A couple days ago, Joy found out her sister has been paying $40 a month for AOL’s dial-up service. What a rip-off. She already has a high-speed Internet connection, and has had it for 15 years. Yet the charges went on and on. And this is just the tip of the payout iceberg. According to the latest AOL quarterly report, payments for dial-up services accounted for 70 percent of AOL’s profit.
Zapd is a free iPhone app for creating websites. It’s as easy to build a site as tapping your finger and may be a good way to post photos and thoughts. First you choose one of 45 themes. We thought they looked great. Then add photos or snap a few. Tweak your photos with filters and editing tools. Invite someone to collaborate with you if they have photos you’d like on the site. Your site address will have “zapd” in it, as in JohnDoe.zapd.com and can be viewed on a computer, tablet or smartphone. The websites can be private or public. It’s easier than blogging, but similar to “Tumblr,” which has 6.8 million activeU.S.users, the same as Twitter
Google Drive is expected to launch next week with five gigabytes of free online storage. And there are scores of others. There are so many free services for storing your documents and files online that it’s easy to overlook what appears to be the best, which is Microsoft’s SkyDrive. The software giant offers five times as much free storage as any of the others. Oddly enough, it seldom gets any mention in the tech blogs. Is there any reason for this? We’re open to conspiracy theories. The Wall Street Journal recently compared Apple’s iCloud, Amazon’s Cloud Drive, Box, Dropbox, and Microsoft SkyDrive. SkyDrive offered 25 gigabytes of free storage, the others only 5 gigabytes. All of them provide extra storage [...]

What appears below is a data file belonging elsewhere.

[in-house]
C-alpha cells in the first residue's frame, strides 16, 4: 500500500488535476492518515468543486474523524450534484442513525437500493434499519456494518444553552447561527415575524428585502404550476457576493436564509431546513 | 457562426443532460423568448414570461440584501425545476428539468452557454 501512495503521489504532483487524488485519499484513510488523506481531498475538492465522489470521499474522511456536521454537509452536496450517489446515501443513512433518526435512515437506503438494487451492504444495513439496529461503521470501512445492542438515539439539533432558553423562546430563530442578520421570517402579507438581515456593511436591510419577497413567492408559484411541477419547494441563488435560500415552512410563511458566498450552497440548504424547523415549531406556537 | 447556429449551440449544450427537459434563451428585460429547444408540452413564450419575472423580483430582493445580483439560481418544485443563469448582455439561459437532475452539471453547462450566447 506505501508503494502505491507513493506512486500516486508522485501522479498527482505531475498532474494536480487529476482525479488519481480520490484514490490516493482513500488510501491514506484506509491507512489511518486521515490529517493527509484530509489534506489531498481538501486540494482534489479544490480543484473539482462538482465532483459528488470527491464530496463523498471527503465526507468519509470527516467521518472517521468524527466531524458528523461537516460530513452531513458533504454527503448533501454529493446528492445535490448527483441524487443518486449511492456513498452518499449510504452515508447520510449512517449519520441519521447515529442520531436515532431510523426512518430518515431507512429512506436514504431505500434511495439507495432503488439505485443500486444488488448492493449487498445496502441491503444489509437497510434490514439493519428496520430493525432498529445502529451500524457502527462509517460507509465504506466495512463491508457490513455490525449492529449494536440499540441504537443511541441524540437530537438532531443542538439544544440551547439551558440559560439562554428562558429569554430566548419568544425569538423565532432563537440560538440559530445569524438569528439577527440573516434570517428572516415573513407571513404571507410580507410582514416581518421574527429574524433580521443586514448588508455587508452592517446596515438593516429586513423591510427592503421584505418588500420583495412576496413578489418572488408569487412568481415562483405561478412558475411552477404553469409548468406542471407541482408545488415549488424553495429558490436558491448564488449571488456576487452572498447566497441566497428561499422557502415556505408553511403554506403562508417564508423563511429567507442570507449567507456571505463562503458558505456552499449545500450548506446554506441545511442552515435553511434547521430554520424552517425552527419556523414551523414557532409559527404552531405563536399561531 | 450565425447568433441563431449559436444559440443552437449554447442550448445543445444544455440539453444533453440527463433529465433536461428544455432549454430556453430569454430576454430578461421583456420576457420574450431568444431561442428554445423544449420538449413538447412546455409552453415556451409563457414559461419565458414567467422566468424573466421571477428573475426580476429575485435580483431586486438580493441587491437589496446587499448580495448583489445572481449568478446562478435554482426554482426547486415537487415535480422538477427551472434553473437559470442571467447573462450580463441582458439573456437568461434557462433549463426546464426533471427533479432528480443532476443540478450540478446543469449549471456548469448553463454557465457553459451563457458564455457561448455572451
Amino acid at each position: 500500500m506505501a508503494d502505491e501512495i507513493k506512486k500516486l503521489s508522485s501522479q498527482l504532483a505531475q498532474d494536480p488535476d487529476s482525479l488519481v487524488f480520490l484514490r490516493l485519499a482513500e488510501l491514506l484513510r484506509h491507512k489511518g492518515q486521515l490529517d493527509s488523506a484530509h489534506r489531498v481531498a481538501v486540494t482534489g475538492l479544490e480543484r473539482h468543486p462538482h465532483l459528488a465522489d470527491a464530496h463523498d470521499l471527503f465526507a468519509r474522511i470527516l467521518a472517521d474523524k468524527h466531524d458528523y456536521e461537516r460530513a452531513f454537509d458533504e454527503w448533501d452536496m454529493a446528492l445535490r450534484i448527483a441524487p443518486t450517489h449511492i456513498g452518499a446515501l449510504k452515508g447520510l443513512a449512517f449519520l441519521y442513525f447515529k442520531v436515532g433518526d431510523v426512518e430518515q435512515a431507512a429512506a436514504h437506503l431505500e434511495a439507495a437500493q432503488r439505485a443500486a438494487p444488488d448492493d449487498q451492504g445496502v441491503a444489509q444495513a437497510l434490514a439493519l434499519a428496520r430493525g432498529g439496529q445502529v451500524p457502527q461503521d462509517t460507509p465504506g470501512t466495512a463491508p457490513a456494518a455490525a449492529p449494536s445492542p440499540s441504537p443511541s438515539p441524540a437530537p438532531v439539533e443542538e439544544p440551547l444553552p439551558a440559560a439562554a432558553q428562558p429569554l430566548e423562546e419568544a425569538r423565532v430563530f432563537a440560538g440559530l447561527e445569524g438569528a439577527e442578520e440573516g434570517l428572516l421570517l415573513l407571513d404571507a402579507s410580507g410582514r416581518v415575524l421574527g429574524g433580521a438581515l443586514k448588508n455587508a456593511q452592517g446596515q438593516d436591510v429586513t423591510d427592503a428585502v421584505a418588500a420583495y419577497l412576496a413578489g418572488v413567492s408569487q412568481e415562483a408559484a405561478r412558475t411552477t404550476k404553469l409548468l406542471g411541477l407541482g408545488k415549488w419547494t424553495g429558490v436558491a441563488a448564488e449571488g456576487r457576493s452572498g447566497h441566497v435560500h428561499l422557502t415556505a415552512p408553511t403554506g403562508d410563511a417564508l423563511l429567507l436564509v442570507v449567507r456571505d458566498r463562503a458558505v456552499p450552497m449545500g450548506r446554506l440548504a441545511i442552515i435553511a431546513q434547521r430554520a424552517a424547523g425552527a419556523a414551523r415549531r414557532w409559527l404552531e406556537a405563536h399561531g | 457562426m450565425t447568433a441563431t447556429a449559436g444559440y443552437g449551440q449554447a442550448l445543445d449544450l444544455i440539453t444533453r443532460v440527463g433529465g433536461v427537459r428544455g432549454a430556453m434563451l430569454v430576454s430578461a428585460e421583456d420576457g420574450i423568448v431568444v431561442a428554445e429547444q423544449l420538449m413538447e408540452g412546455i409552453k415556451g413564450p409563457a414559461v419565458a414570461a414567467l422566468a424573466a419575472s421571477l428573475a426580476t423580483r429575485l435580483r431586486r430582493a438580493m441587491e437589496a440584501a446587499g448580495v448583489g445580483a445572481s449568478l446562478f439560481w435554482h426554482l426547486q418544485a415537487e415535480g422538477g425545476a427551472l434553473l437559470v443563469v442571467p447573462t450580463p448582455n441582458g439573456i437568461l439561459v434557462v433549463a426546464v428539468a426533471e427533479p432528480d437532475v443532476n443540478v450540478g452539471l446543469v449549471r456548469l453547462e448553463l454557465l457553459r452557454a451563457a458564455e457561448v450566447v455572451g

When our AT&T digital video recorder failed again to give us a list of recorded shows, we turned to the Internet. This doesn’t always work, since the Internet doesn’t have everything, but it did have recordings from the Book TV channel and that’s what Joy was looking for.
Which shows to go ya, as some people say, there’s more than one way
Internet Explorer usage dropped to under 50%, because of heavy competition from Firefox, Chrome and Safari. On mobile devices, it’s even less popular: 62 percent use something else. On desktops, it’s about half of all browsing use. A couple years ago it was 90 percent.
Four and a half million pages are added to the web every month. That’s now; there were already one trillion being indexed by Google in 2008. The oldest registered web site is Symbolics.com, posted in 1985. It’s still active, but contains no useful information. Among the ten oldest web sites are Hewlett Packard, Xerox and Northrop Grumman Aviation.
When it comes to high-speed Internet service, is cable faster than DSL?
That’s like asking which is faster, a Honda or a Toyota. Either DSL or cable might be faster, depending on what you’re service you’re paying for and how the company happens to be running its network in your area.